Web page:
View Full Version : Keith Duckworth


Heliport
19th Dec 2005, 11:01
Keith Duckworth, who with Mike Costin founded Cosworth engines in 1958, died last night.

Although best known for his enormous contribution to motorsport, he was actively involved in microlighting for many years through Pegasus and latterly Mainair.


Cosworth (http://www.cosworth.com/content.php?pageid=1)



Fly Stimulator
19th Dec 2005, 12:16
Very sad news.

He was a great character as well as a great figure in motorsport.

As Heliport says, he had a keen interest in aviation and wanted to actively support a British engineering company after he left motor racing, hence his involvement with Pegasus. I knew him slightly through that connection and always enjoyed meeting him, the final time being in the summer, sitting in his garden while he gave me a good-natured ribbing about what to expect from married life not long before my wedding.

RIP Keith.

spekesoftly
19th Dec 2005, 13:32
Sad times indeed. Over the past few weeks we have seen many from the worlds of aviation and sport pass away.

In no particular order:-

Richard Burns, George Best, Dizzy Addicott, Ray Hanna, Gig Eifflaender; and now Keith Duckworth.


Characters one and all, God bless.

Farmer 1
19th Dec 2005, 15:09
Co-producer of the Cosworth DFV.

155 Formula 1 victories, with (at a quick count) thirteen teams, over a period of about fifteen years. Never before, and never again, I'm sure. I think for quite a lengthy period over half the cars running in a grand prix were powered by the DFV.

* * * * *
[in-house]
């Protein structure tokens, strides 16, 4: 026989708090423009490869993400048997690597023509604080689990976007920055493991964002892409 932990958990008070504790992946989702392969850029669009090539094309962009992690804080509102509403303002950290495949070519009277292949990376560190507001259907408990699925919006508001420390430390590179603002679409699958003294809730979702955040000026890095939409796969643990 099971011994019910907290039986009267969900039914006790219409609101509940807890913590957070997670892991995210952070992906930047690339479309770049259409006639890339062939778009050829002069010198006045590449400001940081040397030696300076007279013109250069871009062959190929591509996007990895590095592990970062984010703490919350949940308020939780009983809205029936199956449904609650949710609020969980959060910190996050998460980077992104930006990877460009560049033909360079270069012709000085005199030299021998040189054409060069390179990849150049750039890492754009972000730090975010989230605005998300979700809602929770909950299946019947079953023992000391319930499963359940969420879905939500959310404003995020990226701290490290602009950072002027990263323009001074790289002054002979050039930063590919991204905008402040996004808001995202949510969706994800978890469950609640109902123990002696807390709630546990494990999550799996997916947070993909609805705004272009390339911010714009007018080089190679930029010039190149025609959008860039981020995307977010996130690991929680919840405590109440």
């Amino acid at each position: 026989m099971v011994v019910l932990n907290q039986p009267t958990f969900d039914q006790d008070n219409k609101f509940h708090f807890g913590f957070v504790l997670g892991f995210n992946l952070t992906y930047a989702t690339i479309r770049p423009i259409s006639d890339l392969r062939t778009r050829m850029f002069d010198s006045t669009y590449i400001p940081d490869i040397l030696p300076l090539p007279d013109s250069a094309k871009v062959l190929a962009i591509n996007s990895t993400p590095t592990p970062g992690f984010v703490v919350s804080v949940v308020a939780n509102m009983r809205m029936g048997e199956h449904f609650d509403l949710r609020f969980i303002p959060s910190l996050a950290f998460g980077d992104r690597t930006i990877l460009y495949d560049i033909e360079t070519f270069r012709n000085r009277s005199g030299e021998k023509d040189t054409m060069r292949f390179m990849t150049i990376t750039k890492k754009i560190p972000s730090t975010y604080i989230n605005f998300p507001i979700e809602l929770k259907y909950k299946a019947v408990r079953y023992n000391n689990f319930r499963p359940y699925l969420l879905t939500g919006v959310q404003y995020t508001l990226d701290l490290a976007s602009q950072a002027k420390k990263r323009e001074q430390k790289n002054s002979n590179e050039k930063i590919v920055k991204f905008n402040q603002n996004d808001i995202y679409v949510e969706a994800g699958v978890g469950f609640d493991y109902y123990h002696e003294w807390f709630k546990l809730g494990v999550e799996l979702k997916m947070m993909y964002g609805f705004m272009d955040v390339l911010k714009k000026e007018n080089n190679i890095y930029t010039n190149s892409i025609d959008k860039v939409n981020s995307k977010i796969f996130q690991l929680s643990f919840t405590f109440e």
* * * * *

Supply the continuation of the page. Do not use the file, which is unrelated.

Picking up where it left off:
A most remarkable man.

Genghis the Engineer
19th Dec 2005, 18:23
My god, what a shock - last I saw him he seemed in the very best of health.

I'd never had the privilege of working closely with Keith, but had got to know him on first name terms over the years, and enjoyed once or twice a year a long technical discussion (actually usually a goodnatured argument lasting an hour or so) on some topic or other.

I recall one in particular where he was explaining at great length why he thought that the simplistic safety factors used in most engineering standards were unnecessary - because if you carefully stress-analysed every bolt, rivet (and I seem to remember, individual screwthread) on an areoplane there's no need for that sort of thing. His entry in whos who showed his hobby as "recreational stressing"!

He was a truly brilliant engineer, a really nice chap, and somebody who had done far more than most to support the British light aircraft industry. In particular his rescue some years ago of Pegasus Aviation, and his more recent acquisition of Mainair Sports and merger of the two companies were inspired decisions (which I think actually made him some money).

A genius and visionary, without whom British light aviation would be far poorer.

Whilst I had no contact with him in that sphere, I believe that his influences on the engine and motorsport industries in this country were no less significant.

A great loss. Good luck restressing the pearly gates Keith,

G

Flying Lawyer
19th Dec 2005, 20:23
Some might say rather more significant ......

Cosworth heritage (http://www.cosworth.com/content.php?pageid=1) and Roll of Honour (http://www.cosworth.com/content.php?pageid=1&contentid=23)

Lister Noble
21st Dec 2005, 08:53
There is a brilliant three-quarter page obituary to Keith in the Guardian today,complete with a large cut away drawing of the DFV.
A fitting tribute to one half of a truly great race engine design team.
Lister